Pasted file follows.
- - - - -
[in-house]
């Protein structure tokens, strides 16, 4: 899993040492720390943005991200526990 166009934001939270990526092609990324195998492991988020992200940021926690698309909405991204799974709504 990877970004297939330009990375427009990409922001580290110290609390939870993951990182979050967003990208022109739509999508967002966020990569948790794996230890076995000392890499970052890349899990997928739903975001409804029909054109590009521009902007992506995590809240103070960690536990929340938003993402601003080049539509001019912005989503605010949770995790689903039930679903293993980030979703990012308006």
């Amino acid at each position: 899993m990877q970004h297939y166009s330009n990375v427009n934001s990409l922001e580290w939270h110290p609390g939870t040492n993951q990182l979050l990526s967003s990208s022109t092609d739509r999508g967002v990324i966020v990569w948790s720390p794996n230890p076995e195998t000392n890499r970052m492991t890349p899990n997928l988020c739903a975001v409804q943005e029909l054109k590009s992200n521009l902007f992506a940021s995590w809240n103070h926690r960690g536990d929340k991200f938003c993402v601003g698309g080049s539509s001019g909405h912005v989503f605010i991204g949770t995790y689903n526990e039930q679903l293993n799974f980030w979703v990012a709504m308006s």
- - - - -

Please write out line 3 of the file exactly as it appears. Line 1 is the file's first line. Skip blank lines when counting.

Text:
């Amino acid at each position: 899993m990877q970004h297939y166009s330009n990375v427009n934001s990409l922001e580290w939270h110290p609390g939870t040492n993951q990182l979050l990526s967003s990208s022109t092609d739509r999508g967002v990324i966020v990569w948790s720390p794996n230890p076995e195998t000392n890499r970052m492991t890349p899990n997928l988020c739903a975001v409804q943005e029909l054109k590009s992200n521009l902007f992506a940021s995590w809240n103070h926690r960690g536990d929340k991200f938003c993402v601003g698309g080049s539509s001019g909405h912005v989503f605010i991204g949770t995790y689903n526990e039930q679903l293993n799974f980030w979703v990012a709504m308006s």